How did you turn HexClad into a million-dollar business? 

‘Once we found these incredible pans and I forged a great business relationship, I started working with the team to completely redesign the cookware. I essentially was a product development lead, changing the shape and the design on the outside. From how high the pan came up to the placement of the handles, it was really exciting to play a big role in that. Although I didn’t invent the primary technology, this was a true partnership with trust and understanding. 

How Danny Winer created the hardest working cookware | Soho House

‘In 2016, our goal was to reinvent the cookware space, this was the most promising technology since the creation of Teflon. People kept telling me there are too many legacy brands in the industry to compete with or “it’s too crowded”. I didn’t listen to them, as I knew we would be the number-one direct to consumer cookware company on the market. If Casper could do it with mattresses, I could do it with pans. The hard part was no one wanted to invest in what we were doing, but we still didn’t let that stop us. 

‘Today, we are a total rocket ship. We went from selling a few hundred, to a few hundred thousand, to millions. I’m so excited to say that we are up over 70% in sales, even in this tough market. It’s a true testament to the quality of our products. We might not have many SKUs yet, this is because it takes us time to innovate/ test and build the best. HexClad is expanding into steel cutlery and we are about to launch a new turkey roasting pan for the holidays, along with a hybrid cutting and carving board.’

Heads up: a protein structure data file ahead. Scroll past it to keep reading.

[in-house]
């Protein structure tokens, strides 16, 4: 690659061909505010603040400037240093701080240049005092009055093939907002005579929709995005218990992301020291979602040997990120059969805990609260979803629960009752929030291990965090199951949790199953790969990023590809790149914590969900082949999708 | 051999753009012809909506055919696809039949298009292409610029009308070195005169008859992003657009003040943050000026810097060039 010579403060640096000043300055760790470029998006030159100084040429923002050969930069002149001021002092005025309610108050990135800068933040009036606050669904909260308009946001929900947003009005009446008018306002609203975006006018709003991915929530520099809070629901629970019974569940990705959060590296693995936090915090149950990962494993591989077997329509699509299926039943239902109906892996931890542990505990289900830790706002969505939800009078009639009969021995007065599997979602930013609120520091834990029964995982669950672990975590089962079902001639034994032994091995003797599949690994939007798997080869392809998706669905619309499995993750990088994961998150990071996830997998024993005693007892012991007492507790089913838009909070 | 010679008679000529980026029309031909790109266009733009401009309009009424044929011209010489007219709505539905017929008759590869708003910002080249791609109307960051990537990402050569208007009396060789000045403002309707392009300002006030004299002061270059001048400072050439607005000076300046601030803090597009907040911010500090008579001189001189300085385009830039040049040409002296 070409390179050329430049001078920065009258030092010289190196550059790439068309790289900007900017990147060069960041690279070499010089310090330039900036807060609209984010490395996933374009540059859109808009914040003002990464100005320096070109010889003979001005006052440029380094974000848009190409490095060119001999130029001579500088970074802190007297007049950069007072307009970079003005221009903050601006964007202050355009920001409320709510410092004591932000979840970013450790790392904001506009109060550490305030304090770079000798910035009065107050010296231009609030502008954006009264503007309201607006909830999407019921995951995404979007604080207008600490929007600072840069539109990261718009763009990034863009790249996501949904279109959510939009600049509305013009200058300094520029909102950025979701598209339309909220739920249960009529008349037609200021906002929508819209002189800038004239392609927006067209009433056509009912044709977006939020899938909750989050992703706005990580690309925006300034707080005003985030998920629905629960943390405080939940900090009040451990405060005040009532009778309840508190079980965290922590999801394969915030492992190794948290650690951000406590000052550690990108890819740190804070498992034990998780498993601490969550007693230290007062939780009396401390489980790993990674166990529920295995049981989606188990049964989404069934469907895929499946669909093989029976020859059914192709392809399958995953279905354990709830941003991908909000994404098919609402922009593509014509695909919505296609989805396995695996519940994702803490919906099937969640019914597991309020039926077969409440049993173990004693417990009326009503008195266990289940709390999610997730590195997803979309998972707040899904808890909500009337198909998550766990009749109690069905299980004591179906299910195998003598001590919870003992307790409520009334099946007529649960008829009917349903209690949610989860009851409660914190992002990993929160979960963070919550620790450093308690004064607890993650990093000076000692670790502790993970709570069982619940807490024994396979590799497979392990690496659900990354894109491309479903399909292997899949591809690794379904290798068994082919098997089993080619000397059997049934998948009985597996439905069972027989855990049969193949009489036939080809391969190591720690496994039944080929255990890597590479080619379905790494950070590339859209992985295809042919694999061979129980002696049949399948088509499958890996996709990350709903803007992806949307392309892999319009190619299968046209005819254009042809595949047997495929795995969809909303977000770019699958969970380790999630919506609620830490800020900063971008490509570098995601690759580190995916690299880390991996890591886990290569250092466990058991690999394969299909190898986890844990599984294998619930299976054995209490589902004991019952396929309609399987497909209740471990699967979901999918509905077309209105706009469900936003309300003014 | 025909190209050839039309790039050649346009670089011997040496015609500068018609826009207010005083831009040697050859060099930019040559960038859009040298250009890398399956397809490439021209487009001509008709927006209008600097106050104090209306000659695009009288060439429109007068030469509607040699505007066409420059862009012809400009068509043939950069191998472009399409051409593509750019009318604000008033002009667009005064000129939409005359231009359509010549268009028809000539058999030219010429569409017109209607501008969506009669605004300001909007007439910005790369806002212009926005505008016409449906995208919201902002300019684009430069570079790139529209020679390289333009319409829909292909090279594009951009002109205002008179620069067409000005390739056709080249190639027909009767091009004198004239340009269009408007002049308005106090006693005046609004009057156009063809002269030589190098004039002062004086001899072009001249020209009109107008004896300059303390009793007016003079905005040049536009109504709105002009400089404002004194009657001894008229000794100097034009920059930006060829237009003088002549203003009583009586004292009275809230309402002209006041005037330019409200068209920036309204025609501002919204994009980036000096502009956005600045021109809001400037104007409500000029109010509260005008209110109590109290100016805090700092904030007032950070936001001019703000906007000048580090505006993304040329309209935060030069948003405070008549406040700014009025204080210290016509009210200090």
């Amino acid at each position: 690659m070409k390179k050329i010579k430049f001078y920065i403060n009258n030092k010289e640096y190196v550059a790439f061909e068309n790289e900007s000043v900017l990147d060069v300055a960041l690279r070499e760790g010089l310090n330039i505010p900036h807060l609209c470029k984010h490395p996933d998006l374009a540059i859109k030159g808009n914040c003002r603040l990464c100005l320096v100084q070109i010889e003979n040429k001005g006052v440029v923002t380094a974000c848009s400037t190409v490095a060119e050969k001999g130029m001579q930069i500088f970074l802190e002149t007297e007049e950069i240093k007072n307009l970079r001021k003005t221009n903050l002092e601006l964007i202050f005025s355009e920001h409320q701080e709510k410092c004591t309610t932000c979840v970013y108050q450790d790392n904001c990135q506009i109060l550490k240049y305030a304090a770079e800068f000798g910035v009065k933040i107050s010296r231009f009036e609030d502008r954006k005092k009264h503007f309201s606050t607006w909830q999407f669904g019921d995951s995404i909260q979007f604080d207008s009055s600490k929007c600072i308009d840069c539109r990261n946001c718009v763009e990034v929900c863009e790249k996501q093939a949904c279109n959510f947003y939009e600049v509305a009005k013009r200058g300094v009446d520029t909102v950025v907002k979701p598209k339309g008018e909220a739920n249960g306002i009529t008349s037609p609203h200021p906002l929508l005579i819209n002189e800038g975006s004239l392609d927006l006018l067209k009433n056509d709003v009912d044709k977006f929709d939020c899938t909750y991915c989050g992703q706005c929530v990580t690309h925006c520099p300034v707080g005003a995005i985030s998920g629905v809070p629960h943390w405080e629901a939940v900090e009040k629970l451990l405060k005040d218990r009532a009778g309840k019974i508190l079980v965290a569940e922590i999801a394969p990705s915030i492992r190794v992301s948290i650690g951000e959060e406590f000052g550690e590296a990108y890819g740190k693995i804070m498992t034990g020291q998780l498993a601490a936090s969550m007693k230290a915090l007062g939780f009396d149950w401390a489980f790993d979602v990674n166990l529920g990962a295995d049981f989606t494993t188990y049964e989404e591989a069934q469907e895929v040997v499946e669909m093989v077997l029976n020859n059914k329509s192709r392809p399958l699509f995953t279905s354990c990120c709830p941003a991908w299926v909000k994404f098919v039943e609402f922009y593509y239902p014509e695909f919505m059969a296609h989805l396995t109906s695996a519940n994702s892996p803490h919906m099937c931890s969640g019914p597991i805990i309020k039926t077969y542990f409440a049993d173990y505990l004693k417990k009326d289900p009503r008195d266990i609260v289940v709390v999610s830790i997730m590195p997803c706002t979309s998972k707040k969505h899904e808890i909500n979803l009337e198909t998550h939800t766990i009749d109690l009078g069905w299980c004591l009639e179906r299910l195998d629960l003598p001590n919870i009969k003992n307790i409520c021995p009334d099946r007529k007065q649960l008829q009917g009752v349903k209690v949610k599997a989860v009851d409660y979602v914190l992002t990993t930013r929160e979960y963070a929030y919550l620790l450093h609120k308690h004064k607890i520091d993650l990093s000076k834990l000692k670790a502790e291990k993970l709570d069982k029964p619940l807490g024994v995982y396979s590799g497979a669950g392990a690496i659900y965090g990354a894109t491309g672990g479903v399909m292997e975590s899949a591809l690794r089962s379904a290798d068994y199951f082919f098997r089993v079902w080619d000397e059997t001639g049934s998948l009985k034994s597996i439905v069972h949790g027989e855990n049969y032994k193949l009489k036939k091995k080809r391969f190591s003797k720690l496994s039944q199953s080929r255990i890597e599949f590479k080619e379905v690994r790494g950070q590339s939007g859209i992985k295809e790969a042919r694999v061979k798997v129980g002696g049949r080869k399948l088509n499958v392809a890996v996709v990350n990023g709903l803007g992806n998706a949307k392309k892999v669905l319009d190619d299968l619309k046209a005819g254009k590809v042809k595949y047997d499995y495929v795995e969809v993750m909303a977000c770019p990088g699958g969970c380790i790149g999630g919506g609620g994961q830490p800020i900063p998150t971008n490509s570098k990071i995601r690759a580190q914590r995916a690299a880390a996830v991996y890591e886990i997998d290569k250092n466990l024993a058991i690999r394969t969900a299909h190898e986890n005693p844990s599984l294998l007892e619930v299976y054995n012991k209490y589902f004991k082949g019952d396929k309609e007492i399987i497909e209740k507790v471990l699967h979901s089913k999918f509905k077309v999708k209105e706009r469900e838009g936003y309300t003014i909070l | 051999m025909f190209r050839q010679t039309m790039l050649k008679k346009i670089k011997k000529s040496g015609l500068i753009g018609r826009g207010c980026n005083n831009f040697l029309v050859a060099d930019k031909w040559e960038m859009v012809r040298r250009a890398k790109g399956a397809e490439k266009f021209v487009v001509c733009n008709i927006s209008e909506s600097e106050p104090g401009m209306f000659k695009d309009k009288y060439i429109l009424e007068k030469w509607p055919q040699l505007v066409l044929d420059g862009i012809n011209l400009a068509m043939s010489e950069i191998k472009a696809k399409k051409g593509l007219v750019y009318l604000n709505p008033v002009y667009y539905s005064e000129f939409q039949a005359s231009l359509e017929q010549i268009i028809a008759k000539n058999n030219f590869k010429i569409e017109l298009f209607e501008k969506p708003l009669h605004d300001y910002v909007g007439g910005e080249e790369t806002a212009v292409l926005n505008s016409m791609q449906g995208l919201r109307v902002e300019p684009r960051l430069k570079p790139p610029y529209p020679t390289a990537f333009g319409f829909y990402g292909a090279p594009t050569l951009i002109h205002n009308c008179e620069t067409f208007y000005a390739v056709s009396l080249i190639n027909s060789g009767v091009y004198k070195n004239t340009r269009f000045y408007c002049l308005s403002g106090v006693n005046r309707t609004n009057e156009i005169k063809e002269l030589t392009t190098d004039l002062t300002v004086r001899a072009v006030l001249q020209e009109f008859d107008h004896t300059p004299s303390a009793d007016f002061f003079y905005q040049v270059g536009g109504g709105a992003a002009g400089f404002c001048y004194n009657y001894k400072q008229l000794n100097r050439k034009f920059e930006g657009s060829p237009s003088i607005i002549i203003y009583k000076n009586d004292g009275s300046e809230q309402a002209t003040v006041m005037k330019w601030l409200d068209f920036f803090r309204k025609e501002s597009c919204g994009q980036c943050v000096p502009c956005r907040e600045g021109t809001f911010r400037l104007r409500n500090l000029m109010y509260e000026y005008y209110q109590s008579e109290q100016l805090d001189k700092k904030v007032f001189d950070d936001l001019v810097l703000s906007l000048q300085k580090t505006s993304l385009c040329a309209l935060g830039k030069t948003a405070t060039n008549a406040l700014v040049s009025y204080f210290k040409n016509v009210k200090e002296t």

‘Forged by passion. Perfected by science’ – what does the HexClad tagline truly mean to you? 
‘You can just look at our products and notice that they’re different, this is sexy cookware. HexClad is badass cookware. Everything we make is built to be with you for a lifetime and we are innovative. You can use a metal mixer or spatula and it won’t mess up our pans; they are extremely durable. Gordon Ramsay loves our pans because he loves that he can beat the hell out of them. A lifetime warranty is hard to beat.’

What’s the company culture like at HexClad and what are some of your core values?
‘We currently have 130 employees and everyone is mostly in the office, which is in Downtown LA in the arts district. This also includes our warehouse workers and sales teams. We’ve created a warm and collaborative space that’s fun; we work hard and play hard. Our team really enjoys being in each other’s presence and showing up for work. Some of my values include honesty, teamwork, and thinking outside of the box.’